Keywords: Complication, risk, unintentional awareness, national audit project, PAAd Thai
Abstract: BACKGROUND: The National Safety Reporting System, which is developed for Turkey, aims to classify medical errors with a coding methodology that handles errors in subcategories. Error entries done via the system are added to the statistics immediately by advanced live data reporting capabilities of the software. OBJECTIVE: Our aim was to provide information about the Turkey local reporting system to ensure patient safety by detecting medical errors. METHODS: The data used for analyses were obtained from https://www.grs.saglik.gov.tr and the web service used by hospital information systems. The error reporting time, most commonly reported errors, errors…by professions and errors by location were examined under the major error categories and percentages that have been used in relevant data. RESULTS: In total, 53,477 errors were submitted to the National Safety Reporting System in 2016. When these entries were split into relevant categories such as drug errors, laboratory errors, surgical errors and patient safety errors, the most common errors were wrong dosage order, hemolyzed sample, not marking the side to be operated on and patient fall (patient/caretaker related), respectively. CONCLUSION: In order to reduce medical errors and provide patient safety, every institution must first of all do its own self-assessment. New user-friendly systems can be developed in order to increase medical error notifications and thus institutions can improve their healthcare quality.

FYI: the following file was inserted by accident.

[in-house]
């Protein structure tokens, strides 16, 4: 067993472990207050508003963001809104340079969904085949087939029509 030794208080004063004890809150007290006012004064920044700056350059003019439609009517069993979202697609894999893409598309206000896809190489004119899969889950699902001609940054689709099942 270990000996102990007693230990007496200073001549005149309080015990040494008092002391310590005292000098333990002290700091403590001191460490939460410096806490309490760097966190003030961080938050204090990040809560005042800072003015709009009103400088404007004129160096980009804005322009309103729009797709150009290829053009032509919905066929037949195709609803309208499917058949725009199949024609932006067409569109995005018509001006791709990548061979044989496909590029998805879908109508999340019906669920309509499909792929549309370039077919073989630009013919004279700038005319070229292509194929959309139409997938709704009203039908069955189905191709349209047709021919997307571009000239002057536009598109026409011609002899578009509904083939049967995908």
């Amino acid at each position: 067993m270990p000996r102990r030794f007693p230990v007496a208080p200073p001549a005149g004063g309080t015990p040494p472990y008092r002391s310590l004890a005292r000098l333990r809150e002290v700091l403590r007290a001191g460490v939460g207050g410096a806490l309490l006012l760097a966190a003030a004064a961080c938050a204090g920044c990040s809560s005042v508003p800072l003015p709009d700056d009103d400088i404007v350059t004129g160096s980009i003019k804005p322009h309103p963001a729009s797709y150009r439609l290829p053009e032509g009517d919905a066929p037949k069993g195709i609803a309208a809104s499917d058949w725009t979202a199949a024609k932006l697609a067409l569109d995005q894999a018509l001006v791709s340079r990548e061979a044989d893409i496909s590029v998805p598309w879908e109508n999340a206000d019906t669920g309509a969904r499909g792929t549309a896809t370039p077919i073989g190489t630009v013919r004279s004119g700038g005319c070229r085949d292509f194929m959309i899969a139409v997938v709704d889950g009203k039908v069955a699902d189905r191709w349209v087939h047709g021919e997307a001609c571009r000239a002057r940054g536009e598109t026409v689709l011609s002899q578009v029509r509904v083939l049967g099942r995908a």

Keywords: Patient safety, medical errors, National Safety Reporting System, Turkey
Abstract: BACKGROUND AND OBJECTIVE: Improving the safety of surgical care is an area of growing interest in Sierra Leona, a low resource setting where health outcomes remain poor. One tool shown to improve outcomes is the WHO Surgical Safety Checklist. We report an approach for optimising adherence in a public referral hospital in Freetown, Sierra Leone. METHODS: A multi-faceted series of interventions was proposed. Planning involved service evaluation, discussion with key stakeholders and formation of a working group to develop tailored interventions. Implementation involved reformatting the local checklist, formal classroom and simulation training and introduction of protocols and visual…aids. Analysis of impact was performed by prospective observation of safety processes both pre- and post-intervention. RESULTS: Following the intervention, there was a significant increase in the total number of intraoperative safety processes performed (38.1% pre vs 73.0% post, p < 0.001). A significant improvement was noted in the performance of airway evaluation, correct administration of antibiotics, marking of the surgical site and preoperative team briefing. CONCLUSION: This project describes a series of interventions taken to improve the performance of the WHO Surgical Safety Checklist in a low resource setting. We highlight the importance of local partnership working and stakeholder engagement in implementing successful change.